2 Bragazza, L., Hájek, T., Iacumin, P., Kutnar, L., Tahvanainen, T., Toberman, H., Freeman, C., Jones, T., Rydin, H., Limpens, J., Fenner, N., Ellis, T., Gerdol, R., and Hájek, M. "Atmospheric Nitrogen Deposition Promotes Carbon Loss from Peat Bogs." Proceedings of the National Academy of Sciences of the United States of America, 2006, DOI: 10.1073/pnas.0606629104


3 Bragina, A., Berg, C., Müller, H., Moser, D. and Berg, G. "Insights into Functional Bacterial Diversity and its Effects on Alpine Bog Ecosystem Functioning." Scientific Reports, 2013, DOI: 10.1038/srep01955


4 Brown, A., Mathur, S. P. and Kushner, D. J. "An Ombrotrophic Bog as a Methane Reservoir." Global Biogeochemical Cycles, 1989, DOI: 10.1029/GB003i003p00205


5 Dedysh, S. N., Khmelenina, V. N., Suzina, N., Trotsenko, Y. A., Semrau, J. D., Liesack, W. and Tiedje, J. M. “Methylocapsa Acidiphila Gen. Nov., Sp. Nov., a Novel Methane-Oxidizing and Dinitrogen-Fixing Acidophilic Bacterium from Sphagnum Bog." International Journal of Systematic and Evolutionary Microbiology, 2002.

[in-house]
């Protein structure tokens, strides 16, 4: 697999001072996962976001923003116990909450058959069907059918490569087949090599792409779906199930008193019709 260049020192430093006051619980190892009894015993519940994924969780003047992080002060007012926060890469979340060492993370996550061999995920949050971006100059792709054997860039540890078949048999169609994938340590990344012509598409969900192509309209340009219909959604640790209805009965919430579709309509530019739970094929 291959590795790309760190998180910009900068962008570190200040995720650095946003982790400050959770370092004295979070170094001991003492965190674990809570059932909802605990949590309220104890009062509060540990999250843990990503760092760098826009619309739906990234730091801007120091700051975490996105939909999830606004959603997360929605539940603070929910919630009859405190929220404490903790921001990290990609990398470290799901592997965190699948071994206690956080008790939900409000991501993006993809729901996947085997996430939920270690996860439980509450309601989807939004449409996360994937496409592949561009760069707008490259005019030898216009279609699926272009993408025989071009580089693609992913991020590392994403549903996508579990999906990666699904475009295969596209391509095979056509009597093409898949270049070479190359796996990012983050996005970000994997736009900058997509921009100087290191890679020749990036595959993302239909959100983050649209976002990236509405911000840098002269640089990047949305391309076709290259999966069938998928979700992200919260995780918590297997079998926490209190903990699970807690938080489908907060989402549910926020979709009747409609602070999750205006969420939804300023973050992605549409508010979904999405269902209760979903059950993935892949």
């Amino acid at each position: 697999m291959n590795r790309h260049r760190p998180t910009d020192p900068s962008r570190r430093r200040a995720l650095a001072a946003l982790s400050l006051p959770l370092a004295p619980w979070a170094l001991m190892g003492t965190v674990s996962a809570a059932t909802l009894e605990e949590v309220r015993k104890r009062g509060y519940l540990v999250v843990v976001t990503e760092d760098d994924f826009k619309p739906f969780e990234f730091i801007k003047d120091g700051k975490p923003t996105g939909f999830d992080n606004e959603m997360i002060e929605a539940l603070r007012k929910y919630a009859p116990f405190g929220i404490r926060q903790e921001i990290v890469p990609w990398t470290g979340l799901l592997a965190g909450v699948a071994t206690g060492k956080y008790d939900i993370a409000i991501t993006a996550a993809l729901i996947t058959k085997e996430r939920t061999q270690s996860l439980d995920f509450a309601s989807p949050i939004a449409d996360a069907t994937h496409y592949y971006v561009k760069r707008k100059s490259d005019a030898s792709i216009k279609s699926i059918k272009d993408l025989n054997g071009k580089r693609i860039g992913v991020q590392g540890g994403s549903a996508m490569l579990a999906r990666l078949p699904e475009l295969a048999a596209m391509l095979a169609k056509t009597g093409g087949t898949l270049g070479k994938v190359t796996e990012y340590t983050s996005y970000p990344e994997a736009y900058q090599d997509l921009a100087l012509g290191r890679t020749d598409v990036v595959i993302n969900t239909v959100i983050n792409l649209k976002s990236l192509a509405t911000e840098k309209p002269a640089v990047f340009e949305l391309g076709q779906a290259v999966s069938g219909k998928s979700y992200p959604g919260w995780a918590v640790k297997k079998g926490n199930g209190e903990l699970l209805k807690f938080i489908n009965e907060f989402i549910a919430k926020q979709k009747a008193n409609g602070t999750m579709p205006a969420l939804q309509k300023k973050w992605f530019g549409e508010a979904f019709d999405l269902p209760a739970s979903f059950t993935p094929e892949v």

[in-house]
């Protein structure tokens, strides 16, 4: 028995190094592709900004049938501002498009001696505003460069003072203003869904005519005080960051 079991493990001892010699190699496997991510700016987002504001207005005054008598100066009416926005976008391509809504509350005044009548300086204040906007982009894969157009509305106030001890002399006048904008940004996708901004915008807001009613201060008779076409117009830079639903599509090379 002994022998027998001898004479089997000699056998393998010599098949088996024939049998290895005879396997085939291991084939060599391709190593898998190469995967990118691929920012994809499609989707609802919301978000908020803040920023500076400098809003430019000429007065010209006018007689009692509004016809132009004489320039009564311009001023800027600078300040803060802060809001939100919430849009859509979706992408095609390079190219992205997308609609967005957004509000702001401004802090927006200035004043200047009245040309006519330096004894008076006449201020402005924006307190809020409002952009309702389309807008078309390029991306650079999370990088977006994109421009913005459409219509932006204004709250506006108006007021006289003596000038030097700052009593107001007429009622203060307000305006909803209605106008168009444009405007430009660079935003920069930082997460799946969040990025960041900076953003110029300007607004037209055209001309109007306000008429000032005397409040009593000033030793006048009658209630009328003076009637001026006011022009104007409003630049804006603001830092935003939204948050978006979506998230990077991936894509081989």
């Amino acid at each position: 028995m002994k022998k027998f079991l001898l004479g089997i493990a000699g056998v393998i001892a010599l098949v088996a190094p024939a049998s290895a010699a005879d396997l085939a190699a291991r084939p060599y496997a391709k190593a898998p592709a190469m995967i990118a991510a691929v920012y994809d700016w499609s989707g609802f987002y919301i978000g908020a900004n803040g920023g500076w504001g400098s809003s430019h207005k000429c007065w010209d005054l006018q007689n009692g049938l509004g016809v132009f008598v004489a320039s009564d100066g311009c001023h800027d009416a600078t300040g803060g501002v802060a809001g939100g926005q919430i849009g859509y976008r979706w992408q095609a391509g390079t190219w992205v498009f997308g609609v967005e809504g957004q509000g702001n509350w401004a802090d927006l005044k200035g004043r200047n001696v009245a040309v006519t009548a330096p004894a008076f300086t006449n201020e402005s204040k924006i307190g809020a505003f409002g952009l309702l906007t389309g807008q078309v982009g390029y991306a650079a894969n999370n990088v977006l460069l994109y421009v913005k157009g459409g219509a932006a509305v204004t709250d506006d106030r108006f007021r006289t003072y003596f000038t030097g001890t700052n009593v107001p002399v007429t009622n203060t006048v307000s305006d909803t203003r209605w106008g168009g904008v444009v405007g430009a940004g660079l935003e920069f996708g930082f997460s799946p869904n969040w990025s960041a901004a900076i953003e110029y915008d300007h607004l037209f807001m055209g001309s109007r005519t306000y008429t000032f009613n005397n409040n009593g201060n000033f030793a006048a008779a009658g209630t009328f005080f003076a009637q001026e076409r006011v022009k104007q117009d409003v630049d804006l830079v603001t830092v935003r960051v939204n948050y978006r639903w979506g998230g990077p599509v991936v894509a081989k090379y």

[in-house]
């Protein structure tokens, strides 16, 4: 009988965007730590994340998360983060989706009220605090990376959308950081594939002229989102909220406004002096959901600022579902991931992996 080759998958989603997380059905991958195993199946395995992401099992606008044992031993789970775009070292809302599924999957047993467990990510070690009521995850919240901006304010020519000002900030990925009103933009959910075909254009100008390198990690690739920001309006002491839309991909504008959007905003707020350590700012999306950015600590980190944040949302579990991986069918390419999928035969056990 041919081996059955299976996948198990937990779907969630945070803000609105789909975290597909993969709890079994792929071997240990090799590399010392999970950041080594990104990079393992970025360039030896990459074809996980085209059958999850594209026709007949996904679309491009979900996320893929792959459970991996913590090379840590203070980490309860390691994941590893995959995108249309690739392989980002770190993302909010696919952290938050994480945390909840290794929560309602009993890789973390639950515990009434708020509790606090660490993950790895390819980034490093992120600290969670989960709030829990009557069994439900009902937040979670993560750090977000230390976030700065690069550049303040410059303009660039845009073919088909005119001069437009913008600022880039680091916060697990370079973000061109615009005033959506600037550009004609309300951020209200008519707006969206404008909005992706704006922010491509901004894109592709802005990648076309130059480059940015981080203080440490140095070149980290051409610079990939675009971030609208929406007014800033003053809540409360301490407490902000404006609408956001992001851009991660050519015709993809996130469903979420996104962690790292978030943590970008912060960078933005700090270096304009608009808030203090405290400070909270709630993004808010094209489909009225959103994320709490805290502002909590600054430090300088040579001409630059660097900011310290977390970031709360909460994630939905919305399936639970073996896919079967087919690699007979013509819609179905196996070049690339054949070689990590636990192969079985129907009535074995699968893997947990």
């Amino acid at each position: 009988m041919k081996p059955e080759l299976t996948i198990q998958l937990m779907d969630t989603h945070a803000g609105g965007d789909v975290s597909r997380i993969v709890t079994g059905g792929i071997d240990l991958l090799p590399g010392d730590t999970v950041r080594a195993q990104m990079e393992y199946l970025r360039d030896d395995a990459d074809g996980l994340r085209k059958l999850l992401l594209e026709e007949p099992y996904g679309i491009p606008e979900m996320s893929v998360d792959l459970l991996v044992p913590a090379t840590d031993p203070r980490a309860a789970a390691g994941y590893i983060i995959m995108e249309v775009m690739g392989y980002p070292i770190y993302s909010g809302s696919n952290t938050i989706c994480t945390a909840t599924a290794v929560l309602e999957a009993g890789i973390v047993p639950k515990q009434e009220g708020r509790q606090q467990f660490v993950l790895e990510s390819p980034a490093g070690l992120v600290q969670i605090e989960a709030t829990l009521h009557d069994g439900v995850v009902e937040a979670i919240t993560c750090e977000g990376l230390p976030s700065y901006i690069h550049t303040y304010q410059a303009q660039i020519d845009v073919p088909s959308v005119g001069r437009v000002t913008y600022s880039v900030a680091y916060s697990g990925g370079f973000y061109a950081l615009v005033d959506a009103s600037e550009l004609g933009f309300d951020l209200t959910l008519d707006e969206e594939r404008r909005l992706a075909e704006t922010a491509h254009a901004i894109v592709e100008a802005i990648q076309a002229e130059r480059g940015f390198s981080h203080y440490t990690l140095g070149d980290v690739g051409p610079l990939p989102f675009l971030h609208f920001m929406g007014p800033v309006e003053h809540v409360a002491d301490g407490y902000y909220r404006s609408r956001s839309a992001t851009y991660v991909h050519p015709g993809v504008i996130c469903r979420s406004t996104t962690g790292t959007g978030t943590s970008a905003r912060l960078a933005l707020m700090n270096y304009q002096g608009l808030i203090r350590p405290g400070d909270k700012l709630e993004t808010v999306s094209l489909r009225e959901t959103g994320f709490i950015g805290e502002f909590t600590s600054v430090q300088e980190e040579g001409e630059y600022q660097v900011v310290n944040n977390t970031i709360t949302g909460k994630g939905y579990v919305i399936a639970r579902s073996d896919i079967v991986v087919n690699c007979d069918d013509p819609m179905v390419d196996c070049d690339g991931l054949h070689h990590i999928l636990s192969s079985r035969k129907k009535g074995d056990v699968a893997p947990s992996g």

6 Dedysh, S. N., Panikov, N. S. and Tiedje, J. M. "Acidophilic Methanotrophic Communities from Sphagnum Peat Bogs." Applied and Environmental Microbiology, 1998.


7 Dedysh, S. N., Pankratov, T. A., Belova, S. E., Kulichevskaya, I. S. and Liesack, W. "Phylogenetic Analysis and in Situ Identification of Bacteria Community Composition in an Acidic Sphagnum Peat Bog." Applied and Environmental Microbiology, 2006, DOI: 10.1128/AEM.72.3.2110- 2117.2006


8 Freitag, T. E., Toet, S., Ineson, P. and Prosser, J. I. "Links between Methane Flux and Transcriptional Activities of Methanogens and Methane Oxidizers in a Blanket Peat Bog." FEMS Microbiology Ecology, 2010, DOI: 10.1111/j.1574-6941.2010.00871.x